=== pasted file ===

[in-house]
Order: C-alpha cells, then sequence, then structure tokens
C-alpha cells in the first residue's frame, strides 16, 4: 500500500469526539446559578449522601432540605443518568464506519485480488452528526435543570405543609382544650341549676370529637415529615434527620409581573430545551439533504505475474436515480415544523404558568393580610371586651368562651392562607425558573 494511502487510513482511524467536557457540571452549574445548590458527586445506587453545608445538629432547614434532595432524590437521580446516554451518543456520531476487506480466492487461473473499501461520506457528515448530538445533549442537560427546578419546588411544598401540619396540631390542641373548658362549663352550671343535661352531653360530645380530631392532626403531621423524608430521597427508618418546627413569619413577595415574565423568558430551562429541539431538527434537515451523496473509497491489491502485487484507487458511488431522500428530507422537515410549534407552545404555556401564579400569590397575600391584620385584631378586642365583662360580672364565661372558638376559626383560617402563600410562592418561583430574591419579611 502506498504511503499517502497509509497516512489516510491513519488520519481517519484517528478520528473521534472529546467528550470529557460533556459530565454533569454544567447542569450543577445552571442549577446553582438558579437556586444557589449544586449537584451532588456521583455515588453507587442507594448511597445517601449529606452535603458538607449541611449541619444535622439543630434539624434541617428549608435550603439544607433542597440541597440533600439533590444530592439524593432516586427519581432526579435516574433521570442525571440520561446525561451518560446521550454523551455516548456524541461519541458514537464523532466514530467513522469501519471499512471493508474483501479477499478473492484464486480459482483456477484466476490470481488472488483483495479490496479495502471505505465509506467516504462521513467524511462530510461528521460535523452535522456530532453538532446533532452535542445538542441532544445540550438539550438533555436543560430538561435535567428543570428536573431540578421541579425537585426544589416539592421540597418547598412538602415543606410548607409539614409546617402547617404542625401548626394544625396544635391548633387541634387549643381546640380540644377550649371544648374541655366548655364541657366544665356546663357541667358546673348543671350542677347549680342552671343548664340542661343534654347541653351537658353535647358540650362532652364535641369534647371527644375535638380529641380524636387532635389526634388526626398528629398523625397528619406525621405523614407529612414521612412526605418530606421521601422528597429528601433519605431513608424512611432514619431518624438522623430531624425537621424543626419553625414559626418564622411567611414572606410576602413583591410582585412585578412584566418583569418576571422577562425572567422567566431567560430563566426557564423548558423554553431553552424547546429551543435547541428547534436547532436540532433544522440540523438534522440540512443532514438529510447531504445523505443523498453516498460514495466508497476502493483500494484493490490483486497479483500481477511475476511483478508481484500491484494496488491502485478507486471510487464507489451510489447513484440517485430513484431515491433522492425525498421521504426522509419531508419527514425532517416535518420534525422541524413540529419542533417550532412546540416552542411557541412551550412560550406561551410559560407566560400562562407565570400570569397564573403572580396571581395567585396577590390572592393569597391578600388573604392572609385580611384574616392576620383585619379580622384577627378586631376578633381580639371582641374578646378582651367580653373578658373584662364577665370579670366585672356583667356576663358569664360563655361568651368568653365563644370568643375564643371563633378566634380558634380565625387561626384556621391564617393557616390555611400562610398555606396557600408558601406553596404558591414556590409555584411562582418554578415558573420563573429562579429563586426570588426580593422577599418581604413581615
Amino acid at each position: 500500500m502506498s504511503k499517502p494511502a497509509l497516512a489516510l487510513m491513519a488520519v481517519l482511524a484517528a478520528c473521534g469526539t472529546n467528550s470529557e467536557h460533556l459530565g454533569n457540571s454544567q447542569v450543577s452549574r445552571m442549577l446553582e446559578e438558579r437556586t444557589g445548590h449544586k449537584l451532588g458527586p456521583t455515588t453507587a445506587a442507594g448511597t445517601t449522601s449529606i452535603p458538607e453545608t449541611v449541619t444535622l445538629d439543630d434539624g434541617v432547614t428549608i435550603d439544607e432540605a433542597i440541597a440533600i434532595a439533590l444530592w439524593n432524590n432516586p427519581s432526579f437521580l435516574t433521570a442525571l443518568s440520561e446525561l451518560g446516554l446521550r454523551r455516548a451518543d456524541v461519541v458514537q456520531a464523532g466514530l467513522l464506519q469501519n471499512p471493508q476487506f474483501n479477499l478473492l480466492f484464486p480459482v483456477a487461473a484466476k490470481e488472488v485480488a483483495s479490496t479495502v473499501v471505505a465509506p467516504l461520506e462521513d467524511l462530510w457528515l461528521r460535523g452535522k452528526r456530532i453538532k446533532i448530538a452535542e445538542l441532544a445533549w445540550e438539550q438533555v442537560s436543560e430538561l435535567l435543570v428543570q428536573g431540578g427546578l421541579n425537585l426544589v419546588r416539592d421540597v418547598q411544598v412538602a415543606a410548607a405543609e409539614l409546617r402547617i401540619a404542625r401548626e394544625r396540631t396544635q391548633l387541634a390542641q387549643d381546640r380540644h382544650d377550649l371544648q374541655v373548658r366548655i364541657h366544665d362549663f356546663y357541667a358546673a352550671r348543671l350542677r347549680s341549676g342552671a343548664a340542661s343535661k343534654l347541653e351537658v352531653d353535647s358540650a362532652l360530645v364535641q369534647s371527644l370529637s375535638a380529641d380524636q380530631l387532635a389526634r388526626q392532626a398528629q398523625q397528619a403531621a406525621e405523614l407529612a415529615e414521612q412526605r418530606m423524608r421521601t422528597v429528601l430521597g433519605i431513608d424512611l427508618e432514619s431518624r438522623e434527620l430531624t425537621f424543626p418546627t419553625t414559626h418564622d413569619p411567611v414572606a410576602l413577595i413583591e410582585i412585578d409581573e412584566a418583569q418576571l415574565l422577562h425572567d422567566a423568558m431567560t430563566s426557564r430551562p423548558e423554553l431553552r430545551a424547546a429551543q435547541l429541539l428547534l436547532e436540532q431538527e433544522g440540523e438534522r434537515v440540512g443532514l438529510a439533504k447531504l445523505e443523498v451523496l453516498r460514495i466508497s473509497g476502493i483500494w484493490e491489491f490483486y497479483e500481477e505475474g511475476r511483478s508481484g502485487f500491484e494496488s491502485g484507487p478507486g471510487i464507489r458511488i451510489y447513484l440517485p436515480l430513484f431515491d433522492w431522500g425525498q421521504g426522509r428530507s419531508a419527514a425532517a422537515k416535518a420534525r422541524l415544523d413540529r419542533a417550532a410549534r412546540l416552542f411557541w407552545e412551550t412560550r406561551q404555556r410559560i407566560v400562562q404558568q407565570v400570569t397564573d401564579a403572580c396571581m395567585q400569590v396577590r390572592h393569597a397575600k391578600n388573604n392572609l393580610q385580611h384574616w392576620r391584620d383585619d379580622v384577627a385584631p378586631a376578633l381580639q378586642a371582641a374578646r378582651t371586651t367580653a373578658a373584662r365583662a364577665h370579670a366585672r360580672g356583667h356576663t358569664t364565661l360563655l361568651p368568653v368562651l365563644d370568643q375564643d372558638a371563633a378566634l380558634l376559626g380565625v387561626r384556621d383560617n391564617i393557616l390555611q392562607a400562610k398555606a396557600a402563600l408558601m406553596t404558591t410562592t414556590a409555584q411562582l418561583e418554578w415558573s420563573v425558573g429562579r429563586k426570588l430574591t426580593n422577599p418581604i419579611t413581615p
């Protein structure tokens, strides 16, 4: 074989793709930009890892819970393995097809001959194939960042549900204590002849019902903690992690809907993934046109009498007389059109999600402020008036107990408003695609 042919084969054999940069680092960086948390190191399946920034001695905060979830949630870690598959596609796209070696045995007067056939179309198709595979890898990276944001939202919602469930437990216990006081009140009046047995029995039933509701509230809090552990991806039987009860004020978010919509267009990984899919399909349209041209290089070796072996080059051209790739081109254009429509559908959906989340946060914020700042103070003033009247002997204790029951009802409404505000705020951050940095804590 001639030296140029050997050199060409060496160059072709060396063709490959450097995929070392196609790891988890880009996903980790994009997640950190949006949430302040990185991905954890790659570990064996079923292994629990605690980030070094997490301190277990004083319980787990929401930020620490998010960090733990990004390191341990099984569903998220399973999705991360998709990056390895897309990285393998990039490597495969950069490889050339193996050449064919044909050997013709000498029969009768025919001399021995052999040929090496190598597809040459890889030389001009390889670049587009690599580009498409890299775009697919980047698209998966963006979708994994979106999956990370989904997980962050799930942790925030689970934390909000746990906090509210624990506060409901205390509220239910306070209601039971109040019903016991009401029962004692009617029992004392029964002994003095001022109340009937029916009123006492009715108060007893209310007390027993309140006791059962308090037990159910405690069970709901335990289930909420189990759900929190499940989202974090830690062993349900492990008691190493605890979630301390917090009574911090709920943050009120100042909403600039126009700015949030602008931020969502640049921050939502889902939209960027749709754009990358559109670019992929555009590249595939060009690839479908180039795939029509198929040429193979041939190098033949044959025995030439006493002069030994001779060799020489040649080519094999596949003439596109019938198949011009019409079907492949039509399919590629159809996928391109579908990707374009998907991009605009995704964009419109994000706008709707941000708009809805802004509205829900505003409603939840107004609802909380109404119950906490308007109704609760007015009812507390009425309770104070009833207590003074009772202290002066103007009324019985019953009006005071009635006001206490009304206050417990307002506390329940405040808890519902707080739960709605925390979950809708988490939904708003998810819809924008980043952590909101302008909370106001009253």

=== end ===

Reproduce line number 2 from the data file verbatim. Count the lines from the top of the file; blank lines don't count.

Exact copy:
Order: C-alpha cells, then sequence, then structure tokens